We fostered our daughter from the time she was 11 months old through Children and Youth Services. She had only been with her birth parents till then but was taken away due to neglect. Her adoption was finalized when she was 3. We wrapped her in our love and created a beautiful family, until about 4 months ago. Our daughter turned 13 and suddenly, we don’t recognize her. She is slamming doors, screaming at us, and spending tons of time alone in her room. We can’t reach her. We have decided to seek professional help. Please let us know if there is anything special we should look for when choosing a counselor for her? What’s going on?
~From, Frustrated and Perplexed
Dear Frustrated and Perplexed,
Don’t worry, your daughter is in there somewhere, but welcome to adolescence! These years are, of course, focused on teens finding their identify, trying on different personas and hair and clothing styles and manners and also in creating the emotional distance from their family needed to “launch” and leave at some point with that family still in their heart. Your daughter is also full of hormones that are changing and going up and down, and these change moment to moment so you are never sure which daughter will show up.
The challenge for adopted children is they and their adoptive parents have this “shadow” family lurking in the background, the birth parents. It was probably easy until now not to think of that birth mother who was labeled with a mental illness that prevented her from safely parenting your daughter, or the substance abuse, domestic violence, criminal activity; whatever the birth parents experienced that led to the termination of their parental rights. But it may sneak out now to lead you to believe that what you are seeing in your daughter is just her birth parents’ showing up in the mood swings, anger, etc. Please, don’t go there just yet.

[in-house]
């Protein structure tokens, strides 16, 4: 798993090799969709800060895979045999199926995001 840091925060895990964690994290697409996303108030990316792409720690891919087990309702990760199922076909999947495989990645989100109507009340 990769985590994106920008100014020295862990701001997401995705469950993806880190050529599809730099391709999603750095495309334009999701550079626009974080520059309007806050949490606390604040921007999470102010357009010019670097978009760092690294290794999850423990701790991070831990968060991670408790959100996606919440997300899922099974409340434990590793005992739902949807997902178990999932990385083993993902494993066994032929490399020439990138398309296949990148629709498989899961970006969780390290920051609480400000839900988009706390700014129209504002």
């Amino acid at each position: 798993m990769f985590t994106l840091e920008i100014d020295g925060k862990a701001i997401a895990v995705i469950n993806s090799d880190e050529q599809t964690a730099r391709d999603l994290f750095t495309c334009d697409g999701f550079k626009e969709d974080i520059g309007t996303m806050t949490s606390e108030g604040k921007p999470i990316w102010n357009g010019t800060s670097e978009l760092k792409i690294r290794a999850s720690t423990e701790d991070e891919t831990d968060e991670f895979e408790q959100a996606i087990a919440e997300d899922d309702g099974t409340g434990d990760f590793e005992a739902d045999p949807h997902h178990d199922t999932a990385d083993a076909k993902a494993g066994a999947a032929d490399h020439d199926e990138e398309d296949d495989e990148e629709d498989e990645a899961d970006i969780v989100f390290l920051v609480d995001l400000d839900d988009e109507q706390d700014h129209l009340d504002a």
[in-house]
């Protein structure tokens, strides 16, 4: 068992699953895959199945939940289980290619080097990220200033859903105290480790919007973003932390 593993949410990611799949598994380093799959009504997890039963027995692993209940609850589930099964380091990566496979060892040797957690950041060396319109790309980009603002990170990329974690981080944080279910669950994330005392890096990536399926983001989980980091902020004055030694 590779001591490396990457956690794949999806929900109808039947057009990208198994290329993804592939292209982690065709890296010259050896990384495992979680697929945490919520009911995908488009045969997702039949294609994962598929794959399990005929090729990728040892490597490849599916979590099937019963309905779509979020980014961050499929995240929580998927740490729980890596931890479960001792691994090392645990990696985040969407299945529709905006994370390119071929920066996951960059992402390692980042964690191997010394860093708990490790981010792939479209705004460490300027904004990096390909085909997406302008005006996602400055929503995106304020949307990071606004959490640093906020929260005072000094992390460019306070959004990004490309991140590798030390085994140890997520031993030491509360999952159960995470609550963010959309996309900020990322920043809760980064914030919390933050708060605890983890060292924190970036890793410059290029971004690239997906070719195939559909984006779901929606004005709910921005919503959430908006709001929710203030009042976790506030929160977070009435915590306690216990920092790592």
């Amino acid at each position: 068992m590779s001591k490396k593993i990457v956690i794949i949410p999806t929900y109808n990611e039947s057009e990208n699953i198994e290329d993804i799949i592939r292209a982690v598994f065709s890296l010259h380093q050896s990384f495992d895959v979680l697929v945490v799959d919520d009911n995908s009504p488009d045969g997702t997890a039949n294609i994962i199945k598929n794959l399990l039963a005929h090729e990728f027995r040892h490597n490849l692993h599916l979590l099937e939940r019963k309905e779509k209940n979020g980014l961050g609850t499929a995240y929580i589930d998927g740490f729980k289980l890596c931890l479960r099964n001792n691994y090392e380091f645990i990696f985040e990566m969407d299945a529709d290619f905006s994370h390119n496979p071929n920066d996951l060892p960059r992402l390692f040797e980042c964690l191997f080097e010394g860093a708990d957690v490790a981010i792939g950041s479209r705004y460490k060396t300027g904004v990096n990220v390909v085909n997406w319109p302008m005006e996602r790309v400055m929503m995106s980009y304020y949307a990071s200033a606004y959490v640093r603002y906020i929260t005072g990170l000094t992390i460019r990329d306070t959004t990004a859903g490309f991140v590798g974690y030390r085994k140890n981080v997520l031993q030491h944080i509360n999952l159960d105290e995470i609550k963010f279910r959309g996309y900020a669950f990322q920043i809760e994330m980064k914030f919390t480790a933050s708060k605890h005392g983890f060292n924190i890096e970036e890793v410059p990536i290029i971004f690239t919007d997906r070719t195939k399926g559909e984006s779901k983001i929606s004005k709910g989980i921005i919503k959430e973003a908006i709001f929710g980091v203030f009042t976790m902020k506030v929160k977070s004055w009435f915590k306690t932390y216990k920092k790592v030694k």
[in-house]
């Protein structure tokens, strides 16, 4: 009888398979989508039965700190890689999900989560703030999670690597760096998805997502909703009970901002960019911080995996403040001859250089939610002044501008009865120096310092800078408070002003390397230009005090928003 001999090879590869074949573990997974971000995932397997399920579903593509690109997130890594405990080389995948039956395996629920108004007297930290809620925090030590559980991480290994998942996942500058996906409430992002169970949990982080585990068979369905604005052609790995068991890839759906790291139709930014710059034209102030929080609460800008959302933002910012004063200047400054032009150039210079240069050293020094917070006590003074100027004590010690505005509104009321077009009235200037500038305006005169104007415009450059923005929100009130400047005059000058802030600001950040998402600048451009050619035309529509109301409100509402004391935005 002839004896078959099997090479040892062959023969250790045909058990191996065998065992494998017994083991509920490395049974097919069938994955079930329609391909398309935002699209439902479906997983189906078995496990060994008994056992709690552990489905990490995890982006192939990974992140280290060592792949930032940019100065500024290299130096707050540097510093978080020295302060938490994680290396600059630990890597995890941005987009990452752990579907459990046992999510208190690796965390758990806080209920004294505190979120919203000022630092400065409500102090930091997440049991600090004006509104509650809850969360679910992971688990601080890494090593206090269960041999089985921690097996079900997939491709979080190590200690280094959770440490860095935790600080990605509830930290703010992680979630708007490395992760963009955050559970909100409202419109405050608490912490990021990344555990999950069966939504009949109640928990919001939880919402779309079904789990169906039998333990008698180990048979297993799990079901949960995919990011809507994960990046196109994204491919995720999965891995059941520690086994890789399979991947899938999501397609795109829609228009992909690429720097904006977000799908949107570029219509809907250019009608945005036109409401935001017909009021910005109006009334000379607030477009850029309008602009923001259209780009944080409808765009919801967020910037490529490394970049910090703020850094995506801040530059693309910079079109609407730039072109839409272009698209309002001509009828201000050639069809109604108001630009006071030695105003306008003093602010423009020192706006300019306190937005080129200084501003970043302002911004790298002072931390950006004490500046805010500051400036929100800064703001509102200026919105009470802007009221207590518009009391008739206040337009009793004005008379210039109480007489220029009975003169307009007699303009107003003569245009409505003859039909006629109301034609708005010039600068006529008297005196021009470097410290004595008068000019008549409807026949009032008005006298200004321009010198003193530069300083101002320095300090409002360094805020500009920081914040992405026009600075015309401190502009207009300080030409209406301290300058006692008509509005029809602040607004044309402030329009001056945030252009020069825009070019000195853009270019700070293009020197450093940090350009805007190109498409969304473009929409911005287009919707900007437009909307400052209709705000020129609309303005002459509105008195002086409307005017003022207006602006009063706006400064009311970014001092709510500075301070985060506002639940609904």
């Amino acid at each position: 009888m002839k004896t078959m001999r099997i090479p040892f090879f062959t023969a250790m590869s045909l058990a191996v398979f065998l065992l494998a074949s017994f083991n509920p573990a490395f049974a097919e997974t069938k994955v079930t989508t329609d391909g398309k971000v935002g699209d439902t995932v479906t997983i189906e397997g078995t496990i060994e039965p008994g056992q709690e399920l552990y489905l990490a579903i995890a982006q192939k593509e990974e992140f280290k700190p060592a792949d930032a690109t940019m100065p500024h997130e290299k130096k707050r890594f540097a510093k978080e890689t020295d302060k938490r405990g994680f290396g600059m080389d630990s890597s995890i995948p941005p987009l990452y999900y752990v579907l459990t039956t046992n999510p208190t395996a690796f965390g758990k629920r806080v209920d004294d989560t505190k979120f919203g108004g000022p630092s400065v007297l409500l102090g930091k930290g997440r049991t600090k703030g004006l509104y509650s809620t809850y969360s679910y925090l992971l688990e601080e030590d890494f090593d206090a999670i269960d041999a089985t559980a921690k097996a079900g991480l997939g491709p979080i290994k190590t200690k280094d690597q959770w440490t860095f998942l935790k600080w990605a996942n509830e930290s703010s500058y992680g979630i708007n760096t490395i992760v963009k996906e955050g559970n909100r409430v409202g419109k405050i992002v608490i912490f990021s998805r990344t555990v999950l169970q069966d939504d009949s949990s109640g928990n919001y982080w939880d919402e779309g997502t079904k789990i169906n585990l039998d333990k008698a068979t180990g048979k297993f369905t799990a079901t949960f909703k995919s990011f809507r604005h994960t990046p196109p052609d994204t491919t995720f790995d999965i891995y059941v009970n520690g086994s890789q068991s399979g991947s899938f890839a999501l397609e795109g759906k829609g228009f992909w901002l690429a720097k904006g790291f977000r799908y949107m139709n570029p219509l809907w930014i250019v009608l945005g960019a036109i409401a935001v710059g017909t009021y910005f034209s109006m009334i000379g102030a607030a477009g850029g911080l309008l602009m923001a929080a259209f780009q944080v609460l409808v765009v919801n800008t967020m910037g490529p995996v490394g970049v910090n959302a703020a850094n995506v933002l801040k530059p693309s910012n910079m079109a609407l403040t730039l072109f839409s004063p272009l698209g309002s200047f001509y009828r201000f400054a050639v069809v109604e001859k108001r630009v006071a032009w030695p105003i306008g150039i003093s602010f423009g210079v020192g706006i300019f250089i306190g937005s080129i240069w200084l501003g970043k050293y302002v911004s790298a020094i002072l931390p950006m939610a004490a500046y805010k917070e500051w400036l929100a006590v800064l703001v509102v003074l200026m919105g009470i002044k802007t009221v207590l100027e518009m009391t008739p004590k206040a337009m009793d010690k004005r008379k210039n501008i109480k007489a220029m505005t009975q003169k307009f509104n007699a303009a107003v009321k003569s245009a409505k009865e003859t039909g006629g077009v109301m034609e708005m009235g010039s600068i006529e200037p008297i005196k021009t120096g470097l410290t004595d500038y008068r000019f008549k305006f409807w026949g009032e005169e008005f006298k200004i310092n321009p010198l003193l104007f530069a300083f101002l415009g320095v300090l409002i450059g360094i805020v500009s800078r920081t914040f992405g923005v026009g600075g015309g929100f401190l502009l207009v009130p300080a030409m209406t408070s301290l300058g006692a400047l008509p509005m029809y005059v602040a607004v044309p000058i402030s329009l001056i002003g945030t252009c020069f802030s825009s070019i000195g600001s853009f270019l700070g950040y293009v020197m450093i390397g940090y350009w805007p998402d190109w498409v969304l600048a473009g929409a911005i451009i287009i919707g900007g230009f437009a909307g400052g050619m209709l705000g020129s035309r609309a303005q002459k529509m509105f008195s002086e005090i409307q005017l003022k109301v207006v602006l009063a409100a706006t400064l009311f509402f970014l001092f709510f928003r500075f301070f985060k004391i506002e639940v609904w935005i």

So much of who birth parents are is from their own childhood environment (their nurture) over the genetic material they passed down to your daughter (their nature). And we will assume that the nurture your daughter has experienced since coming to you before her first birthday was more stable, enriched, and, well, nurturing, even if it could never be perfect. Nobody is guaranteed to have a mental health disorder or a criminal background just because their birth parent did. That is why adoption changes lives for children.
Remember, so much of what your daughter is experiencing could be considered “normal” or within the range of normal adolescent behaviors, with a dab of birth parents material in there. But she may also be wondering, am I doomed to make the same mistakes my birth parents did, or can I have a different life? I bet you are too. This question is central to the adolescent development of adopted children. So even if she can’t say it out loud, it is in there.
That is why it is so important to find an “Adoption Competent” therapist-someone with experience, training, and knowledge of how adoptive families and adopted children are different from birth families. You need someone who does not start working with your family by assuming that your family created both the nurture and the nature that led to any difficulties. You all need someone who can tease out for you what is part of the typical adolescent developmental pattern while also acknowledging the impact of the early neglect and trauma your daughter experienced, and the family history of the birth parents that may impact her future development. Do not be afraid to ask any potential therapist about their experience, and their theoretical approach when working with adoptive teens and families. Look for someone who understands trauma and its impact on child development. Grill them on their understanding of attachment theory. If you find someone who understands these factors, you will all be on track soon.